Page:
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About The Hood River glacier. (Hood River, Or.) 1889-1933 | View Entire Issue (June 9, 1894)
HOODEIVER, OR. JUNE, 8, 1894.
a wa r.
Hood Elver, which last year did not
' hare in the general loss of Eastert
Oregon, is having her slwe this year
Than it was the wheat crop and the
wool clip that suffered,' and we were
not In it. Our berry crop was first
-class and the prices good Our apple
wnd other fruit crops were as good a9
we had ever had, and much larger; our
jcordwood, everv cord that was cut and
hauled, sold fur good prices, and for
A'USU. mis year.it was uuv uiai wnjr.
crop suffered from unusal frost, which
took the earliest berries, and another
which injured those maturing a little
Inter. These losses were borne with
reasonable cheerfulness, because they
are of the things to be expected. Our
.crowning loss is the calamity that has
befallen the Union Pacific, shutting us
off from our markets, Our berriesare
rotting on '"the i vines, a wealth of lus
.ciousness, representing - whole lots of
toil and care on the one haud and $60,
(000 on the other; ,3000 bjjf $20 pieces.
X L to 9 SUU U1UV, vut uuo Hum ti u aij
we will recover. ';' It presses on ' us all,
nd so is of the common lot. We will
recover from it because we are as u
community young and strong and vig
orous; because time cures all and heals
All wouuds, as the green griun hides the
mark of shot and shell, creeps over the
upturned furrow and rounds, softeus
nnd beautifies What accident or ' ruth-
: lessness has left too harsh. With a de
termination not to be i downed, but
with a fresher energy, let us go to work
to regain that we have lost, standing
by one .another, assisting each other to
j)ull up and out, and in a few months
we will laugh at the idea that we tool?
the matter seriously.: We have run up
jigainst Kismet and got a bruise we
jcould not avoid. The summer prom
ises to be a fair one, considerable prop
erty will chauge hands, and money
" twill be again circulating among us.
We do riot pretend to be stuck on the
situation,' but, at least, we see no rea
jsan to cry. It is our misfortune, some
thing human foresight could neither
foresee nor guard against. ' So, like
Bryan said to Moore: -
, " Here's A slgtyfor tljose that love mo,
. . And a smile for those that hal e; '
And whatever sky'g above me,
ilefo'sa heart for any fate,"
. AN OBJECT : LESSON.
. Unles$wo,!.pan ship, our, berrjes by
Doat, maKing tne transier at xne
Dalles, there is no possibility of getting
rid of them except by boat to Portland.
The Union Pacific can do nothing to
wards repairing the line . until ."the
water goes down, and that will be at
least a ' month; and more likely six
weeks. If the road is in running order
n three months from now, the man
jagers will have done exceptionally
. good work. In the meanwhile those
: of us who are disposed to find fault
- with the railroad company can study a
little on the' object lesson Ve have had.
It is easily to be seen that there is at
least one greater evil than a ' railroad,
and that is ho railroad. We have beeu
prone to find fault with the time table,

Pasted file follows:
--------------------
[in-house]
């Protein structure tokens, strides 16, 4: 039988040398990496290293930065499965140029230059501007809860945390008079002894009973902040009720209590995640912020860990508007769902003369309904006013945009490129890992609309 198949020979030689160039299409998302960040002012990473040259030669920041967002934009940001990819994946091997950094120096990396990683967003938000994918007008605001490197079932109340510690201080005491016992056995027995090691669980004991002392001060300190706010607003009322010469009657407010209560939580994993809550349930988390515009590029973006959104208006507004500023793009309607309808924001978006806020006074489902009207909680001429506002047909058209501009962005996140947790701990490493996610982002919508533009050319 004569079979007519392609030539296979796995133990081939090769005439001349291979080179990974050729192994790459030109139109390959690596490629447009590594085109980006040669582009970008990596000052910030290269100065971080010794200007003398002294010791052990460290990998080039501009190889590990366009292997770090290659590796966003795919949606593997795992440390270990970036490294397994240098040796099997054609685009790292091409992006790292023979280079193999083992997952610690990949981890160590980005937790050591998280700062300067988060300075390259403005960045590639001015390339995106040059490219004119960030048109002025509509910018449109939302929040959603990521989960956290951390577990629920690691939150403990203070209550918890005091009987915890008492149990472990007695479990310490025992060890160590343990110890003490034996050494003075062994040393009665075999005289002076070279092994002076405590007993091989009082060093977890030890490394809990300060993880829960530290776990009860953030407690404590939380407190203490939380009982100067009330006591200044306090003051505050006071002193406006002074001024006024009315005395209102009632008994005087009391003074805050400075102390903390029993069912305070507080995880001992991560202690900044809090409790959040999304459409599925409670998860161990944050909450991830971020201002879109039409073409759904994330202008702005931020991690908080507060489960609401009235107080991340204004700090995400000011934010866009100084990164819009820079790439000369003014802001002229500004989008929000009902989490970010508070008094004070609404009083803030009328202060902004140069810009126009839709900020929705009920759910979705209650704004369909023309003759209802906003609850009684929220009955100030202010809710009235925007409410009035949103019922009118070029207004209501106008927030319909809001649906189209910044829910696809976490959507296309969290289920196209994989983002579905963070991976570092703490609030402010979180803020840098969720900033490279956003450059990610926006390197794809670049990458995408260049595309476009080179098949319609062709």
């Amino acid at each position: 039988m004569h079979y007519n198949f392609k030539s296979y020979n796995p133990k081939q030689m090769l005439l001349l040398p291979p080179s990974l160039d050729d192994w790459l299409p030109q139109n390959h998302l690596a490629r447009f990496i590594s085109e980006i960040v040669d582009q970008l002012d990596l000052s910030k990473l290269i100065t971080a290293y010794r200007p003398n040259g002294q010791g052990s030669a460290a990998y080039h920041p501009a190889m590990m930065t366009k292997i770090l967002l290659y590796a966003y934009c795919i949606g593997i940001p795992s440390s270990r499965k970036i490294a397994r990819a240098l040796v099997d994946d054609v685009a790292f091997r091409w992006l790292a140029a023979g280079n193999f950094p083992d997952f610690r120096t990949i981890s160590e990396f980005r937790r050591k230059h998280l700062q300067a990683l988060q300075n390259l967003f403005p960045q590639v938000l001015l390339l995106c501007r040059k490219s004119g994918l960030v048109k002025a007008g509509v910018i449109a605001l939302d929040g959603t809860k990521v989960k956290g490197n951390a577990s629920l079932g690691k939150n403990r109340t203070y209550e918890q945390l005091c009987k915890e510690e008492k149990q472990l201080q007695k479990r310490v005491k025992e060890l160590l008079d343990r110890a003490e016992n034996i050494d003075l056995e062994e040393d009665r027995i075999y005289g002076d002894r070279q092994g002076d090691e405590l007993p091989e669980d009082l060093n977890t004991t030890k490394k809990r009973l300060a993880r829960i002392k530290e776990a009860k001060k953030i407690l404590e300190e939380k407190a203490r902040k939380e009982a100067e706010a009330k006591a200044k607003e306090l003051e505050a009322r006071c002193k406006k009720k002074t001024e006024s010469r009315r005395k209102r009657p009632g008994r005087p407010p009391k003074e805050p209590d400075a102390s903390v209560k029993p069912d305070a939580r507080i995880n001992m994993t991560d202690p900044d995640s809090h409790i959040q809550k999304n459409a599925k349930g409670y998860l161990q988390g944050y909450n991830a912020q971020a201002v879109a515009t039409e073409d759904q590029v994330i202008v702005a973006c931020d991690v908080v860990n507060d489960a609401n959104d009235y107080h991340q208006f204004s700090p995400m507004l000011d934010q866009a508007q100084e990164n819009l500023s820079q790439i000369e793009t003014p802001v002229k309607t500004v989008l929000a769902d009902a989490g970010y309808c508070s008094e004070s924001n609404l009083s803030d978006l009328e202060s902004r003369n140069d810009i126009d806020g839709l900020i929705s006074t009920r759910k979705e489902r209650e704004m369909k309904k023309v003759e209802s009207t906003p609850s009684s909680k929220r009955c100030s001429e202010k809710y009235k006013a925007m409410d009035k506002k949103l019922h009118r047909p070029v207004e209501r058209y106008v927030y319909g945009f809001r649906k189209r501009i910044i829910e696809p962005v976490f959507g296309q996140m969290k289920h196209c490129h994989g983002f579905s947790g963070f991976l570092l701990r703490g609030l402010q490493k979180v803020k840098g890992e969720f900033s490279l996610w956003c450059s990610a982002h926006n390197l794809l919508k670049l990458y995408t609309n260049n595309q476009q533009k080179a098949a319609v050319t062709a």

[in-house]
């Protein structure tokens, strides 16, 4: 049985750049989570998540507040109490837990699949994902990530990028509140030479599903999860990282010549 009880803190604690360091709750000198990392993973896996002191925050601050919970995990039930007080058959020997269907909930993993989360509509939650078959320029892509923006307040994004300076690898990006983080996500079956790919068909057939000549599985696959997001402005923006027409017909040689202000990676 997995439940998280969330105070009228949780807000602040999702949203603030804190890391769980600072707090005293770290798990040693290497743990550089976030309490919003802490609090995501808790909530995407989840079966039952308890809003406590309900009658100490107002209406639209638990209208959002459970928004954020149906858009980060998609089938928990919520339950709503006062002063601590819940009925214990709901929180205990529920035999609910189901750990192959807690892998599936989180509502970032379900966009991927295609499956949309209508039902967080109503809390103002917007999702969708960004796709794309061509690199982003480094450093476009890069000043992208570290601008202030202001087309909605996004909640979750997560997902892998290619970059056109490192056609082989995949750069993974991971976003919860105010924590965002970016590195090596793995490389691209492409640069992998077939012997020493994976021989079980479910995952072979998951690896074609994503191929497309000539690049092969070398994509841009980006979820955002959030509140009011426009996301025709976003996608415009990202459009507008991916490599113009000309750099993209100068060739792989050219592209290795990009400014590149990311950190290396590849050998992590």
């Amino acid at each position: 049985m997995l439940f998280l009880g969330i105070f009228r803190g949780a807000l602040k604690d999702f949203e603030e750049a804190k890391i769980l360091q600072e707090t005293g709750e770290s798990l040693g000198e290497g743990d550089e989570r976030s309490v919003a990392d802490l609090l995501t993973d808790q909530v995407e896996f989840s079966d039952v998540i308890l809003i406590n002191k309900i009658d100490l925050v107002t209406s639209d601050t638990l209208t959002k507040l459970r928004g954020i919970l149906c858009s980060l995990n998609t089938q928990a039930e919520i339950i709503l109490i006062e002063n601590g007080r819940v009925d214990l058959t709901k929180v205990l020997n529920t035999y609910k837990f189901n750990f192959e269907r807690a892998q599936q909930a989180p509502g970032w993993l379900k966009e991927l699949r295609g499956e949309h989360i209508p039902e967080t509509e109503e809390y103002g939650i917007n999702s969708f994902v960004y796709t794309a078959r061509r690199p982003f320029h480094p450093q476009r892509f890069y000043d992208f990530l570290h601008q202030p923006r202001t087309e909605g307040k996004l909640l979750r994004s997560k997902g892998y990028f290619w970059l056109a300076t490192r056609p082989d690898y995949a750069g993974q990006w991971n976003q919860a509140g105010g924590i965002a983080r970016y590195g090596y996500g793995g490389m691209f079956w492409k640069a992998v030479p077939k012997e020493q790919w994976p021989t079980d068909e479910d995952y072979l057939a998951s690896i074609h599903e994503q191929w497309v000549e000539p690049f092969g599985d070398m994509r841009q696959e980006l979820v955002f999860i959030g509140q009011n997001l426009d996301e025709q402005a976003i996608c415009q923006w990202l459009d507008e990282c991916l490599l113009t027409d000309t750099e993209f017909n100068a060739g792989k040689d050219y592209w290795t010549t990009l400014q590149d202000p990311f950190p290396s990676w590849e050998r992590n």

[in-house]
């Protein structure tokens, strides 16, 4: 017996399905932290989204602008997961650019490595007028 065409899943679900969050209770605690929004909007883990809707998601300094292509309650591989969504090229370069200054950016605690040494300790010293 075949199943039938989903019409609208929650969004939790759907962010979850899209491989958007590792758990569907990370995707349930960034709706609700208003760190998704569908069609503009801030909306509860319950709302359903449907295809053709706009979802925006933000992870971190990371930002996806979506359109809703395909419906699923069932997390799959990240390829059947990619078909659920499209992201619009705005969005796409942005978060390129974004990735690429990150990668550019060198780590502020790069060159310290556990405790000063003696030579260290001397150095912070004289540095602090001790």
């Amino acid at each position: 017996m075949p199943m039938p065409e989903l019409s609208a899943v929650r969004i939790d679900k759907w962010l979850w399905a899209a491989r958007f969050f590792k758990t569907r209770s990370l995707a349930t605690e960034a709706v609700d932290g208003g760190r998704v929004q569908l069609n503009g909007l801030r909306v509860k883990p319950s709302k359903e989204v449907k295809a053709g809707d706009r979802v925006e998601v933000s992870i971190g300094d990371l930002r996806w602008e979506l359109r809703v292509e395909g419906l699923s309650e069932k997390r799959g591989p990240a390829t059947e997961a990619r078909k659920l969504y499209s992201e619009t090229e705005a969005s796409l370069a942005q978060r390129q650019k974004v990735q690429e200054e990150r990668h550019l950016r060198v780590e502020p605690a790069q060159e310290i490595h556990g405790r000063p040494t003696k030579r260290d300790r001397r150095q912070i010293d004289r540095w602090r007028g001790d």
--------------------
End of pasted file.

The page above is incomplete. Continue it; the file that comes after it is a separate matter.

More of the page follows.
the service and the charges, yet all of
us would gladly have paid a much
larger charge than we have been doing,
And get up in the middle of the night
to do it, if by so doing we oould have
ineoia u. r. going again, itie most
pleasant music this community will
have' this summer will be the shrill
whistle of the engines on the railroad.
' "We would gladly turn out With a brass
band now to welcome the, advent of a
through train, but alas! the railroad is
not. Trestles and bridges are gone,
and our loss is but a dro in the bucket
compared to that of the Union Pacific.
That the road may soot)' again be in
running order is the wish of every
DEMOCRACY DOWNED, '
The returns are in and democracy is
-pot in itprotrrc-WascoTuWyr arfy
way. . The indications am .that every
man on the state ticket has been elect
ed. In this county the democrats elect
a constable in Wamlc. So democrats
can console them'sojves with the reflec
tion that "it might have been worse."
It is perhrps useless to inquire into the
cause, since no matter what it was the
result is accomplished. Briefly stated,
it was caused by superlative foolish-
neeson the part of congress, exalted
ftsininity on the part of the senate, and
pertinacious bull-headed selfishness on
the part of the president. Grover for
got that a portion of the United States
lay west of Washington, . With a tariff
on sugar and wool on the free list, the
hands of Oregon's democracy were tied.
The result is just what should have
been expected, and we deserved it. The
result in Oregon is the reiteration of
the result in every other state that has
Jield an election since democracy got
Into the saddle, The next congress
will be republican, the next senate will
probably In republican, but it is doubt
ful if the next, president will be. 'If
times grow better, which they should,
regardless of who goes into power or
which policy is pursued, the republi
cans will go tjaqk Into power and elect
their president. If no speedy relief
comes and times do not grow better, i
the republicans will meet another Wa
terloo. The people vote against re
sults, not eauses, . and the next presi
dent will depend on the condition of
the eountry. ''" ' '' .'.' ;
i The Flood at Portland. '
Tuesday's Orc.qouian . says: , The
street were livelier yesterduy, and
there was actually a greater volume of
business than on. any day since the
first overflow was recorded. The pre